C-Cube, one of the most actively traded issues on Nasdaq, traded as low as 19-3/8, down from its close of 25-1/2 yesterday.
The digital video silicon solutions developer said today it expects its earnings for the quarter ending June 30 to range between 20 to 25 cents a share. Analysts had expected the company to report earnings of 40 cents a share, according to First Call.
Revenues are expected to reach between $70 million to $75 million for the quarter.
In the previous quarter, the company posted revenues of $94 million and earnings of 41 cents a share. But that quarter marked the first time in more than seven consecutive quarters that the company's revenues did not grow sequentially.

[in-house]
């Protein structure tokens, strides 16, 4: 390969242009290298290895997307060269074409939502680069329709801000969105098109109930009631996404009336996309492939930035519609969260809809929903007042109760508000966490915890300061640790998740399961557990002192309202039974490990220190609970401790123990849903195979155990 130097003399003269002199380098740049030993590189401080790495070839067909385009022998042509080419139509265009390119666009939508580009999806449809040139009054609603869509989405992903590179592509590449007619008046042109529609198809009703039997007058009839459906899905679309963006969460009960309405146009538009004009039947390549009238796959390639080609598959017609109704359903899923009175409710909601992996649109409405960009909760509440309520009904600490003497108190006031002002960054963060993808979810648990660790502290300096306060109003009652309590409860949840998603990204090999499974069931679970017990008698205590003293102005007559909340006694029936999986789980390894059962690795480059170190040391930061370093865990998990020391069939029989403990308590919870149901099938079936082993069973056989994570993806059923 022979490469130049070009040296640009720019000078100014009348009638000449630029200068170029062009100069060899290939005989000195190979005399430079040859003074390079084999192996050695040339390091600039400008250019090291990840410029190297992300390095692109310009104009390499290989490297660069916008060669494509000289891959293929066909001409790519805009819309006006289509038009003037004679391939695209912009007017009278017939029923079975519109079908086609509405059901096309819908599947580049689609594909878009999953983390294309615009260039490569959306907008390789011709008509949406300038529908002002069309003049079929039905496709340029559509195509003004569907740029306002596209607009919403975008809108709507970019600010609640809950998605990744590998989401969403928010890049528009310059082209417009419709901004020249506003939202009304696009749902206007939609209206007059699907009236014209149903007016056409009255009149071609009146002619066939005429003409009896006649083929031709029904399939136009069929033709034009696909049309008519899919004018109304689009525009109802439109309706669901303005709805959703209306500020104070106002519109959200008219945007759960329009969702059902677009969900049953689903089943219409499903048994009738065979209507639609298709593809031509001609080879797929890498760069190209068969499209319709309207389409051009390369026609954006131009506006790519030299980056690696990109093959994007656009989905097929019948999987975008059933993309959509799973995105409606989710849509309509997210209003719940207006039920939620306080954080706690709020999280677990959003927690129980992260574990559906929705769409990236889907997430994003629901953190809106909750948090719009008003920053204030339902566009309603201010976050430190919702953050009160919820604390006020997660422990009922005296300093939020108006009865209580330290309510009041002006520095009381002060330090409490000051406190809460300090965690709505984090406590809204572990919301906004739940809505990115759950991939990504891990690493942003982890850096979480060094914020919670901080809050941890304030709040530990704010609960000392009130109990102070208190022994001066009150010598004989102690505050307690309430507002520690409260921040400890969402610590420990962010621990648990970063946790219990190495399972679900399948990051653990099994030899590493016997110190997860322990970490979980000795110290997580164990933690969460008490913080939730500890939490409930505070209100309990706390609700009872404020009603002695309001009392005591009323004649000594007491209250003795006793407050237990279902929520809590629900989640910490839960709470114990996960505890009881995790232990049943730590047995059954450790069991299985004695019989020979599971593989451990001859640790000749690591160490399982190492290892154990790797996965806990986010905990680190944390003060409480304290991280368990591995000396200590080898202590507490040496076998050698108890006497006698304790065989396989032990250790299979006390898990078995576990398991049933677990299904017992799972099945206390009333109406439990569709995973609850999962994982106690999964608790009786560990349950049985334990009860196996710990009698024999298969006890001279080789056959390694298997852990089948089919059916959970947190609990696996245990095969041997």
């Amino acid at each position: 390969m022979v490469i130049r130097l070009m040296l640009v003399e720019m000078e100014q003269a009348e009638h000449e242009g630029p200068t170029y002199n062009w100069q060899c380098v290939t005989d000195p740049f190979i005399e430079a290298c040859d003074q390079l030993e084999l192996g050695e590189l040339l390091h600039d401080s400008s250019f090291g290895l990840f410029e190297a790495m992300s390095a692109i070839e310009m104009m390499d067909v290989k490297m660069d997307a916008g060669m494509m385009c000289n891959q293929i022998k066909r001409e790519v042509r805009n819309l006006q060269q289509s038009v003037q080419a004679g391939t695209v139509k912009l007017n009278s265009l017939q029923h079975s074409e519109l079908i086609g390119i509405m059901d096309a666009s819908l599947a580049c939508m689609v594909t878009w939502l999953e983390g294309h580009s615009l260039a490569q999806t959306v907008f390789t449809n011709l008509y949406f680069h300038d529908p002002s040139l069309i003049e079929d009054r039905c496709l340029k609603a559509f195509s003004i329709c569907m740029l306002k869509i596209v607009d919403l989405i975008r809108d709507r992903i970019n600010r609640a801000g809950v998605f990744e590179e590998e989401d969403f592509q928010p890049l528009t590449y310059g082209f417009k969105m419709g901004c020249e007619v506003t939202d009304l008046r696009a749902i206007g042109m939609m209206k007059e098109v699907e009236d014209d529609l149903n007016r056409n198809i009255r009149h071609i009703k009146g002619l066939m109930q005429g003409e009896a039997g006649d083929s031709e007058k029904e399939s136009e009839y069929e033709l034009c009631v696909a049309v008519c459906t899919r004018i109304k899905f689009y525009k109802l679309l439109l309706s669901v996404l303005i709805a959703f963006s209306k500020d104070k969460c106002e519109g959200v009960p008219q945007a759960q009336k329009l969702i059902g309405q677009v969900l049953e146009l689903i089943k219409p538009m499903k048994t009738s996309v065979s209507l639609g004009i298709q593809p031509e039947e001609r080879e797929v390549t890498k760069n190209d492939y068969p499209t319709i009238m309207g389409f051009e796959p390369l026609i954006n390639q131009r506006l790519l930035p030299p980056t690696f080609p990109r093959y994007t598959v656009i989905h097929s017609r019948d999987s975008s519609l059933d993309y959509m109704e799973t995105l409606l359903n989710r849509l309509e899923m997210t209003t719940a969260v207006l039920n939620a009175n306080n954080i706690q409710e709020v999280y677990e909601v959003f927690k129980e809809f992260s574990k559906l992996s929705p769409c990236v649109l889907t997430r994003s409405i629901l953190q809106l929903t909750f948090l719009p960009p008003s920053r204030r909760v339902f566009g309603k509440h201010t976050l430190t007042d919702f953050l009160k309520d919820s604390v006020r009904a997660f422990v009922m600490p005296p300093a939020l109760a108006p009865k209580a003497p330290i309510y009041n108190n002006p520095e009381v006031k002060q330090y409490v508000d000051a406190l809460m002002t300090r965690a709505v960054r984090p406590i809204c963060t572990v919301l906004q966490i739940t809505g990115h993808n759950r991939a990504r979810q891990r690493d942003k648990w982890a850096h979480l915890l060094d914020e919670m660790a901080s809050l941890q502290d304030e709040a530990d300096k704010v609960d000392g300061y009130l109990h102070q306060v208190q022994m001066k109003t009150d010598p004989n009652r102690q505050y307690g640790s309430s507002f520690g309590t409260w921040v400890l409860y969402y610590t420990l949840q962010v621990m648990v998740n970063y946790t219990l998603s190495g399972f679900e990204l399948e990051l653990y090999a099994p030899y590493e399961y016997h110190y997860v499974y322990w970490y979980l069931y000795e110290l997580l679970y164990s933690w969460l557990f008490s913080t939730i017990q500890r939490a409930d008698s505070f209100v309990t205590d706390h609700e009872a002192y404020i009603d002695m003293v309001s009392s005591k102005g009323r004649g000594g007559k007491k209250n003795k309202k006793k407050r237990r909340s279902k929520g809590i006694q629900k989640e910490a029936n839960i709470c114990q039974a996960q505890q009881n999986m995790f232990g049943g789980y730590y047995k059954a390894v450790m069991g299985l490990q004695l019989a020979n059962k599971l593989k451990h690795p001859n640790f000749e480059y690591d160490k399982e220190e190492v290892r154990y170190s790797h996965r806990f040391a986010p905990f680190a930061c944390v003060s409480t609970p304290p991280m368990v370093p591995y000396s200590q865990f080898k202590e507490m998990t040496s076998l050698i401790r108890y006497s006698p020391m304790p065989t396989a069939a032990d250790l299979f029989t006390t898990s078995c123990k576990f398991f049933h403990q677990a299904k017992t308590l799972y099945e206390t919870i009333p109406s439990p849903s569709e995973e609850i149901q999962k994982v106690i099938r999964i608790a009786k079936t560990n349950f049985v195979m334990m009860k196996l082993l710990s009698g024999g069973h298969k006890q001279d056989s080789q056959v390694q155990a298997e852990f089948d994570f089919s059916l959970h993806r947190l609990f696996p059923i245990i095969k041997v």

The company also pointed to price cuts--part of an effort to remain competitive--as another contributor to its sluggish performance.
C-Cube cited slow sales of its MPEG1 decoders, which are used in Video CD players, as the main reason for the lower-than-anticipated earnings. The MPEG1 decoders are sold primarily in China.
Until DVDs become a mass market phenomenon, a large part of C-Cube's fortunes rest in the Asian Video CD markets.
"Video CDs are a significant market for their MPEG-1 chips. Probably 80 percent go to China, and the rest are in other Asian markets," said Terrrence McCrary, vice president of research at Stamford, Connecticut-based financial analyst company Auerbach, Pollak & Richardson. "But DVD is their growth product."
Companies that design inexpensive Video CD players say they have had problems incorporating C-Cube's new lower-priced decoders into their products.